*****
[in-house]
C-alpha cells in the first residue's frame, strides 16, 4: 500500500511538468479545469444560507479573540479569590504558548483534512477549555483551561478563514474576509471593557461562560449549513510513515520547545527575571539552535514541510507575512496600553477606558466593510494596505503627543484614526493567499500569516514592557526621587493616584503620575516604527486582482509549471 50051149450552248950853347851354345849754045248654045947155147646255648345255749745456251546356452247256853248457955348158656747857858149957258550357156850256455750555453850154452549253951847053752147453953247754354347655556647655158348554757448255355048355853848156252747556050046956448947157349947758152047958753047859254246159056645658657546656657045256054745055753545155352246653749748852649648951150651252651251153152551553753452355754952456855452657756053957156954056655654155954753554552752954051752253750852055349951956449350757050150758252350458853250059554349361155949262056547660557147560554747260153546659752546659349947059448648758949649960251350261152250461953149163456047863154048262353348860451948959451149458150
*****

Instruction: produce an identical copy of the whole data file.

[in-house]
C-alpha cells in the first residue's frame, strides 16, 4: 500500500511538468479545469444560507479573540479569590504558548483534512477549555483551561478563514474576509471593557461562560449549513510513515520547545527575571539552535514541510507575512496600553477606558466593510494596505503627543484614526493567499500569516514592557526621587493616584503620575516604527486582482509549471 50051149450552248950853347851354345849754045248654045947155147646255648345255749745456251546356452247256853248457955348158656747857858149957258550357156850256455750555453850154452549253951847053752147453953247754354347655556647655158348554757448255355048355853848156252747556050046956448947157349947758152047958753047859254246159056645658657546656657045256054745055753545155352246653749748852649648951150651252651251153152551553753452355754952456855452657756053957156954056655654155954753554552752954051752253750852055349951956449350757050150758252350458853250059554349361155949262056547660557147560554747260153546659752546659349947059448648758949649960251350261152250461953149163456047863154048262353348860451948959451149458150